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Archive for November, 2006

Animation done right

I’m a huge fan of MochiKit, and I have, on more than one occasion mentioned that the guy who wrote it (Bob Ippolito) has more brains than the whole Flash development team put together.

Now, someone has created an animation library on top of MochiKit, called MochiKit.Animator (what else?). I’m a little confused as to the relation between it and MochiKit, and who the author is but that’s not a big issue at this point.

What can I say? This library is animation done right. I don’t shop around for ActionScript animation libraries very much, because the first time I did I cried at the state of things. Using the Tween class makes me cry every time.

Why, why, why are there no developers like Bob, or the author of MochiKit.Animation writing things in ActionScript? Flash and ActionScript have so much potential, and it’s wasted on you lot.

Thank you Adobe

Adobe has given away the ActionScript 3 runtime to Mozilla, to be made into the reference implementation of ECMAScript 4 (JavaScript 2):

Adobe Systems Incorporated (Nasdaq:ADBE) and the Mozilla Foundation, a public-benefit organization dedicated to promoting choice and innovation on the Internet, today announced that Adobe has contributed source code for the ActionScript™ Virtual Machine, the powerful standards-based scripting language engine in Adobe® Flash® Player, to the Mozilla Foundation. Mozilla will host a new open source project, called Tamarin, to accelerate the development of this standards-based approach for creating rich and engaging Web applications.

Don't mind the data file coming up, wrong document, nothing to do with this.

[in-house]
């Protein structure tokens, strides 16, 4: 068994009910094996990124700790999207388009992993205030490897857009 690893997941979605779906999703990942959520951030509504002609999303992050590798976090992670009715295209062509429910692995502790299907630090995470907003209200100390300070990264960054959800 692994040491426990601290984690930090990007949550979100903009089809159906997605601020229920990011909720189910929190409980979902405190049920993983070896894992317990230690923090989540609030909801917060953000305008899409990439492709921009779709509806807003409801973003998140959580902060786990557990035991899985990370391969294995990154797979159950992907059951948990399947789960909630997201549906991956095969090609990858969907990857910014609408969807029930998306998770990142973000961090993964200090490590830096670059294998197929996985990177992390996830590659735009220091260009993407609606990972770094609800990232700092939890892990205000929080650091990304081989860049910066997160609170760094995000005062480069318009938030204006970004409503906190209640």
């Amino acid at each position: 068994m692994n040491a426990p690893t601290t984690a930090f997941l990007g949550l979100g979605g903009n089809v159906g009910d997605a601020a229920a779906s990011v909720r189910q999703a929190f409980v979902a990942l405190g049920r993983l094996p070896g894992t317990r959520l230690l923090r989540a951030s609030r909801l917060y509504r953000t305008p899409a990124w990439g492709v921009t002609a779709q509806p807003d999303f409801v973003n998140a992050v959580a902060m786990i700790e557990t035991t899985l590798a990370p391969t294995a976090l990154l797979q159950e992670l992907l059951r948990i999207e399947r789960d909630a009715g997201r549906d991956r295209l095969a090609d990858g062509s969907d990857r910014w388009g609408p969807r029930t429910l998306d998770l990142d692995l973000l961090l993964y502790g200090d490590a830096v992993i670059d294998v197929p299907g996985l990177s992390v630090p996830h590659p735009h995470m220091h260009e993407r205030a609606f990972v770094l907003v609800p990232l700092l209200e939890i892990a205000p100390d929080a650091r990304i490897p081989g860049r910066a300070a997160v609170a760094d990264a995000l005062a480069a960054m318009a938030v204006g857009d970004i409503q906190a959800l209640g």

Read the whole press release, or perhaps a more developer friendly explanation from Kaourantin’s blog.

While this doen’t mean they have given away ActionScript 3, since the API:s and the compiler are not included, it does mean that Flash, Flex and Ajax applications will be able to share a code base in the future. That is, if Internet Explorer will ever support JavaScript 2.

Speed up that loader!

I hate loading animations and try my best to program my Flash sites so that loading is done in the background or at other times when the user will not notice very much, only when I absolutely have to (which is, I must admit, all too often) I throw up a loading animation.

I have noticed that it’s not so much the size of the things I load as the number of things that plays in to how much time the loading takes, which is, among other things, explained in this article on Ajaxian (it’s based on another article which you can find here: Optimizing page load time).

And yes, what Ajaxian has to say applies to Flash and ActionScript, and in this case very much so since Flash applications don’t have the luxury of being auto-layouted during loading as HTML is.